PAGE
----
The AquaFarm, NovelFarm and AlgaeFarm meetings brought together 120 exhibitors – one out of three from abroad – at the Pordenone Exhibition Center in Italy, on 7,000 square meters of exhibition space. For two days, 30 conferences related to the world of aquaculture and vertical farming took place. As announced, the next edition of the fair will be held on February 15 and 16, 2023. For Andrea Fabris, director of the Italian Fish Farmers Association, the conclusion is that “Italian production must be increased”.

The international events took stock of the state of the art and future prospects for food production, focusing on aquatic species farming, algae culture, controlled environment harvesting and vertical farming. These were days dedicated to technology, innovation, processes and products focused on the needs of a world in constant evolution.

The event had an epilogue on May 27, “Special Conference Day”, which featured the Year of Artisanal Fisheries and Aquaculture 2022 (IYAFA) seminar, attended by the Ministry of Agricultural, Food and Forestry Policies (MIPAAF), the Food and Agriculture Organization of the United Nations (FAO), the General Fisheries Commission for the Mediterranean (GFCM) and the Associazione Piscicoltori Italiani (API). In addition, delegations from several Mediterranean countries were present, including Libya, Tunisia, Albania and Turkey.


Strong demand for products made in Italy

Meanwhile, Andrea Fabris, for the director of the API, the conclusion of the fair is that “Italian production must be increased”. The executive, who made a first assessment of the trade fair event held in Pordenone from May 25 to 27, said: “The participation in attending Aquafarm was a sign of restart for the sector, after almost two and a half years of sanitary restrictions related to the pandemic.”

“In the last three years, our sector has evolved by adapting to the changes imposed by the pandemic: some market perspectives have changed, for example there has been a very strong acceleration of e-commerce for some products, even niche ones,” Fabris told the media outlet.

The strong point of the sector at present is represented by a very lively demand for products made in Italy, a trend that emerges from a market study carried out between 2020 and 2021.

“Our country, however, is far from meeting the domestic demand for seafood products,” noted the API director. Indeed, according to data from the Association obtained in market research conducted between 2020 and 2021, the demand for products manufactured in Italy is strong, but Italy currently produces only about 30% of what it consumes.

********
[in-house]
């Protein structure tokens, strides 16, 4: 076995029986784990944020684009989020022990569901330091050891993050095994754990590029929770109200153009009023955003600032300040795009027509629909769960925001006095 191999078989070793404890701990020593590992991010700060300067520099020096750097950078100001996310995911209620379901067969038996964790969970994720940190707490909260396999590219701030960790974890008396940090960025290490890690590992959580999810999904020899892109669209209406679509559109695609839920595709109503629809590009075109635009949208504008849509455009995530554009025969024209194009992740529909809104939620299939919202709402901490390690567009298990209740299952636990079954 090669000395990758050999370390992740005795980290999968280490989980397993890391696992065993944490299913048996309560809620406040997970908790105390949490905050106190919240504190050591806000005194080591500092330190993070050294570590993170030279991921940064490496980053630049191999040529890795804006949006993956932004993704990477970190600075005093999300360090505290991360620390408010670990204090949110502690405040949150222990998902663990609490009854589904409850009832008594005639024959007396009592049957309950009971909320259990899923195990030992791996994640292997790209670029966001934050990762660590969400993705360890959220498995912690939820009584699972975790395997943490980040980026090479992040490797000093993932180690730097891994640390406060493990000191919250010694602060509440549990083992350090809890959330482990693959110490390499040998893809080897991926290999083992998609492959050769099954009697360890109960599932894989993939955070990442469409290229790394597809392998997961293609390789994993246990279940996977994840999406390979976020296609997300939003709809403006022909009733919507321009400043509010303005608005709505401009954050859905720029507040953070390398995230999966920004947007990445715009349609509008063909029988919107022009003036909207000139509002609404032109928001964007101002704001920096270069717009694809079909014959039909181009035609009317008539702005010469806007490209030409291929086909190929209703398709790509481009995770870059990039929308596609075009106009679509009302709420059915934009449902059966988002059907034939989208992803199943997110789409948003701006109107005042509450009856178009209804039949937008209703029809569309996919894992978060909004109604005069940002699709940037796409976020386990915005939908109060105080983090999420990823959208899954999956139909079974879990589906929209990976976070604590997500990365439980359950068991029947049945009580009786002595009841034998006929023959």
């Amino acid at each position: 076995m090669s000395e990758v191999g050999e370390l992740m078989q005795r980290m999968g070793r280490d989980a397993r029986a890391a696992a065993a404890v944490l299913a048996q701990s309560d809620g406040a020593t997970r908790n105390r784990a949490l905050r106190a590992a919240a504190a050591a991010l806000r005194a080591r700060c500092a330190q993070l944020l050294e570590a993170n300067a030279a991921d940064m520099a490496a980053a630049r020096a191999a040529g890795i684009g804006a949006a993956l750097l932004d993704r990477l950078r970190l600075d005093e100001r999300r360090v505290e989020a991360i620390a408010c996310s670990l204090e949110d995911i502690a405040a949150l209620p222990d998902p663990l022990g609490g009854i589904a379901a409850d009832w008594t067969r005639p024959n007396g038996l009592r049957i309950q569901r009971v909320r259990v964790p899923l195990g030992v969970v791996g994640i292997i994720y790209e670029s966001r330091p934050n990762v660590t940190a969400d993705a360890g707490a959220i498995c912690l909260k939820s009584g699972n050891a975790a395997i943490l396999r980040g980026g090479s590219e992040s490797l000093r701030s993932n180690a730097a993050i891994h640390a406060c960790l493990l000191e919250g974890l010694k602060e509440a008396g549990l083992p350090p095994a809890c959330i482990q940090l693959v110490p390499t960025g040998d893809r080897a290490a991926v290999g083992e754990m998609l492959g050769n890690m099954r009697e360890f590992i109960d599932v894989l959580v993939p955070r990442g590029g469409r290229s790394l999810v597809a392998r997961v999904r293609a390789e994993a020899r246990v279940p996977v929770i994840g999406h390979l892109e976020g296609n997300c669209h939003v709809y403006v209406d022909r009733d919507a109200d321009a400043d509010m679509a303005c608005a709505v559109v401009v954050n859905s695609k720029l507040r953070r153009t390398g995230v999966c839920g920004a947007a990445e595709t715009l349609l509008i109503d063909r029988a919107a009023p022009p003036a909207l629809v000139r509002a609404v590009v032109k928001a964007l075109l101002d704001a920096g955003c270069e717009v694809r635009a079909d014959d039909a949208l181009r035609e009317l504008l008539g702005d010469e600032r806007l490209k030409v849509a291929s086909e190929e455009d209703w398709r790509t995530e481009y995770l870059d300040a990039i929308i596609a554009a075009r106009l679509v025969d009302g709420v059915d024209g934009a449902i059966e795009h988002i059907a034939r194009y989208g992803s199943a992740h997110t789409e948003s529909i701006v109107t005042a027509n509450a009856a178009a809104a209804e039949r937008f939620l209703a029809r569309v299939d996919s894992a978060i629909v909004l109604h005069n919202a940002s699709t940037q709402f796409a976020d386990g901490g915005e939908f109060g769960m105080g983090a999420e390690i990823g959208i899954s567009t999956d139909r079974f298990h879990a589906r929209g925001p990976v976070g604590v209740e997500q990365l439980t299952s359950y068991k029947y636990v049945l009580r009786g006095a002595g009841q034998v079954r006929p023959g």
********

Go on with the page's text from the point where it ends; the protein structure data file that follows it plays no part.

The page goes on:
This represents just over 60,000 tons of farmed fish, a small quota, if you consider that Italy imports more than 60,000 tons a year of salmon alone and only manages to cover 20% of the consumption of sea bass and sea bream. “We only manage to export 40% of our trout production to northern Europe, destined for Germany, Austria and Poland. On the other hand, we are the world’s second largest producer of farmed sturgeon, after China, and the first in the European Union,” Fabris adds.

At the Aquafarm Exhibition, raw materials used in the circular economy were presented, such as insect meal in fish feed; also technological innovations, digitalization of companies, including for marine plants to produce food.

Among the most important developments was the microalgae sector that has wide and interesting applications, starting with the food sector for the production of innovative foods, both in agriculture for the production of fertilizers and in the treatment of urban wastewater.

The transparency operation could start in the horeca channel

Meanwhile, the director of the Italian Fish Farmers Association reflects. For him, the priority is still to support increased fish production by supporting aquaculture. “We ask for better traceability and labeling of fish products, among other things. A transparency operation that should start in the horeca channel, indicating on the menu not only the origin of the fish, but also whether it has been caught or farmed. Another fundamental chapter is to promote access to financing that could give a major boost to the development of the sector in Italy,” Fabris concluded. 


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